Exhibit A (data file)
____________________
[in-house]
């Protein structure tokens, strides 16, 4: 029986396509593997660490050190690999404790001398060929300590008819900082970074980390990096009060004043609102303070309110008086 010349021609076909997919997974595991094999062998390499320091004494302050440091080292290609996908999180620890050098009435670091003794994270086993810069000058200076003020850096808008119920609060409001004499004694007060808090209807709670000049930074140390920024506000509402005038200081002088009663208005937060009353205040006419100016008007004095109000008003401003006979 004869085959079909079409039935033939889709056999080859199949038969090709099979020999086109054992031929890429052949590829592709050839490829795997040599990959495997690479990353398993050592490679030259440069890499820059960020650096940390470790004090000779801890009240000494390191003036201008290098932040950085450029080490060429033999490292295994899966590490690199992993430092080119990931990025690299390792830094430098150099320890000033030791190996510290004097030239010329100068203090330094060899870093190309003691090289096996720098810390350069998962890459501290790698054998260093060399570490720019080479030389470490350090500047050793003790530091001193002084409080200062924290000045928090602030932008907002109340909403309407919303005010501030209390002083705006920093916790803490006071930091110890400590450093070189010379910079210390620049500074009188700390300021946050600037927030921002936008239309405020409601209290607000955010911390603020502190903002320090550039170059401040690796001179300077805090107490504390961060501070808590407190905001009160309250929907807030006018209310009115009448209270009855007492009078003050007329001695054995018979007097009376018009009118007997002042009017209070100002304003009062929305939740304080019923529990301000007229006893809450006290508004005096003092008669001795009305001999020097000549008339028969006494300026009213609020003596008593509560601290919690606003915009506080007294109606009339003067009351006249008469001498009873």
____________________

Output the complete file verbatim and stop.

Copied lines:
[in-house]
């Protein structure tokens, strides 16, 4: 029986396509593997660490050190690999404790001398060929300590008819900082970074980390990096009060004043609102303070309110008086 010349021609076909997919997974595991094999062998390499320091004494302050440091080292290609996908999180620890050098009435670091003794994270086993810069000058200076003020850096808008119920609060409001004499004694007060808090209807709670000049930074140390920024506000509402005038200081002088009663208005937060009353205040006419100016008007004095109000008003401003006979 004869085959079909079409039935033939889709056999080859199949038969090709099979020999086109054992031929890429052949590829592709050839490829795997040599990959495997690479990353398993050592490679030259440069890499820059960020650096940390470790004090000779801890009240000494390191003036201008290098932040950085450029080490060429033999490292295994899966590490690199992993430092080119990931990025690299390792830094430098150099320890000033030791190996510290004097030239010329100068203090330094060899870093190309003691090289096996720098810390350069998962890459501290790698054998260093060399570490720019080479030389470490350090500047050793003790530091001193002084409080200062924290000045928090602030932008907002109340909403309407919303005010501030209390002083705006920093916790803490006071930091110890400590450093070189010379910079210390620049500074009188700390300021946050600037927030921002936008239309405020409601209290607000955010911390603020502190903002320090550039170059401040690796001179300077805090107490504390961060501070808590407190905001009160309250929907807030006018209310009115009448209270009855007492009078003050007329001695054995018979007097009376018009009118007997002042009017209070100002304003009062929305939740304080019923529990301000007229006893809450006290508004005096003092008669001795009305001999020097000549008339028969006494300026009213609020003596008593509560601290919690606003915009506080007294109606009339003067009351006249008469001498009873």